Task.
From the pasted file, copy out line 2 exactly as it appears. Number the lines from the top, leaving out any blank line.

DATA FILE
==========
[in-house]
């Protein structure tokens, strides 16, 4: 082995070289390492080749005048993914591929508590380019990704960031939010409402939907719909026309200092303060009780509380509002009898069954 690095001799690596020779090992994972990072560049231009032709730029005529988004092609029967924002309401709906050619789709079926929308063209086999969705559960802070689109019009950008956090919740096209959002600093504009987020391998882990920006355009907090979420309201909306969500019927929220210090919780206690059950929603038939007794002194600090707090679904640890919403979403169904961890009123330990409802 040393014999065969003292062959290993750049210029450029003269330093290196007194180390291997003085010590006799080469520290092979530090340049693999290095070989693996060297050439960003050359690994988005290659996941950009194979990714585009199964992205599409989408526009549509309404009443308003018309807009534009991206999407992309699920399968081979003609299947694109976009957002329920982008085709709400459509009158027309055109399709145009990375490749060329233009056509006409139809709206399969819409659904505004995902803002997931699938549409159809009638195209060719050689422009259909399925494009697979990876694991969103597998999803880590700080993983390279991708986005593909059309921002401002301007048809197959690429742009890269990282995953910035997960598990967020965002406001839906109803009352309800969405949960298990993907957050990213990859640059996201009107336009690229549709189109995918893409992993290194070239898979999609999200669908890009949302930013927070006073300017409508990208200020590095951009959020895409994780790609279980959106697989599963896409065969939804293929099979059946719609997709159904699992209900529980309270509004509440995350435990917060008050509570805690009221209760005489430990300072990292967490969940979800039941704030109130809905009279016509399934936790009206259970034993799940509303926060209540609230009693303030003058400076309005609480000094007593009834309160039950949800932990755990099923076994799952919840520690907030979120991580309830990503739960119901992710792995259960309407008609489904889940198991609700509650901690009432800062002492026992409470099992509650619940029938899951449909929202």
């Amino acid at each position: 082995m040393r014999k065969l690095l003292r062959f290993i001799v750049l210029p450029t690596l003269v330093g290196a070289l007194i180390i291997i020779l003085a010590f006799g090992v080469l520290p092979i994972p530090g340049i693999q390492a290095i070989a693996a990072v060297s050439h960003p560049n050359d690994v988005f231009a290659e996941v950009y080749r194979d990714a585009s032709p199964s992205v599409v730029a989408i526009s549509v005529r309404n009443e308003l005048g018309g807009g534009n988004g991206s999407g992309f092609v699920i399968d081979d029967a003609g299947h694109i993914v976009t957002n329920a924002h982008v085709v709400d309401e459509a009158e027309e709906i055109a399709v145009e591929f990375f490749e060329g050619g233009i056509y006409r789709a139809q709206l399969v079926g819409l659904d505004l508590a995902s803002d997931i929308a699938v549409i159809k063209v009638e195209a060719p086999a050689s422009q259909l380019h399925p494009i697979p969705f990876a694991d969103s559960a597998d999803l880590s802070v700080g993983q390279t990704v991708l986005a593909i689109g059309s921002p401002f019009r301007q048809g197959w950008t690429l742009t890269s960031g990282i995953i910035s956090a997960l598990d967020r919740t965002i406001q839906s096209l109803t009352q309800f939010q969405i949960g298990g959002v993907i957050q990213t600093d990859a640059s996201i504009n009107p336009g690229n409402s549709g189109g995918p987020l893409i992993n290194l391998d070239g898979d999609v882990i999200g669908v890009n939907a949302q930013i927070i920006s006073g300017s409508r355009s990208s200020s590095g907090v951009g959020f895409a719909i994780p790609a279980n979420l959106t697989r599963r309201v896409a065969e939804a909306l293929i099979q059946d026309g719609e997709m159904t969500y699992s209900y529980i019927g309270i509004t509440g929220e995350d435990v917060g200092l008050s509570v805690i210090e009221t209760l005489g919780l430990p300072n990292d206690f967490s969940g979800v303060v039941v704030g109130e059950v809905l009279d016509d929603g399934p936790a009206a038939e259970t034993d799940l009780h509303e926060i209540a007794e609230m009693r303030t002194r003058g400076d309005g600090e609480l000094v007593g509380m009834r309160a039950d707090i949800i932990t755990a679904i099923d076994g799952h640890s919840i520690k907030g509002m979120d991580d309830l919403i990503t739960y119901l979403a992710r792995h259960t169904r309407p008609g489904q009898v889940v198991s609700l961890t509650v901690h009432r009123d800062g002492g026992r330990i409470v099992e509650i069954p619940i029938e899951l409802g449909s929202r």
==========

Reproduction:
């Protein structure tokens, strides 16, 4: 082995070289390492080749005048993914591929508590380019990704960031939010409402939907719909026309200092303060009780509380509002009898069954 690095001799690596020779090992994972990072560049231009032709730029005529988004092609029967924002309401709906050619789709079926929308063209086999969705559960802070689109019009950008956090919740096209959002600093504009987020391998882990920006355009907090979420309201909306969500019927929220210090919780206690059950929603038939007794002194600090707090679904640890919403979403169904961890009123330990409802 040393014999065969003292062959290993750049210029450029003269330093290196007194180390291997003085010590006799080469520290092979530090340049693999290095070989693996060297050439960003050359690994988005290659996941950009194979990714585009199964992205599409989408526009549509309404009443308003018309807009534009991206999407992309699920399968081979003609299947694109976009957002329920982008085709709400459509009158027309055109399709145009990375490749060329233009056509006409139809709206399969819409659904505004995902803002997931699938549409159809009638195209060719050689422009259909399925494009697979990876694991969103597998999803880590700080993983390279991708986005593909059309921002401002301007048809197959690429742009890269990282995953910035997960598990967020965002406001839906109803009352309800969405949960298990993907957050990213990859640059996201009107336009690229549709189109995918893409992993290194070239898979999609999200669908890009949302930013927070006073300017409508990208200020590095951009959020895409994780790609279980959106697989599963896409065969939804293929099979059946719609997709159904699992209900529980309270509004509440995350435990917060008050509570805690009221209760005489430990300072990292967490969940979800039941704030109130809905009279016509399934936790009206259970034993799940509303926060209540609230009693303030003058400076309005609480000094007593009834309160039950949800932990755990099923076994799952919840520690907030979120991580309830990503739960119901992710792995259960309407008609489904889940198991609700509650901690009432800062002492026992409470099992509650619940029938899951449909929202």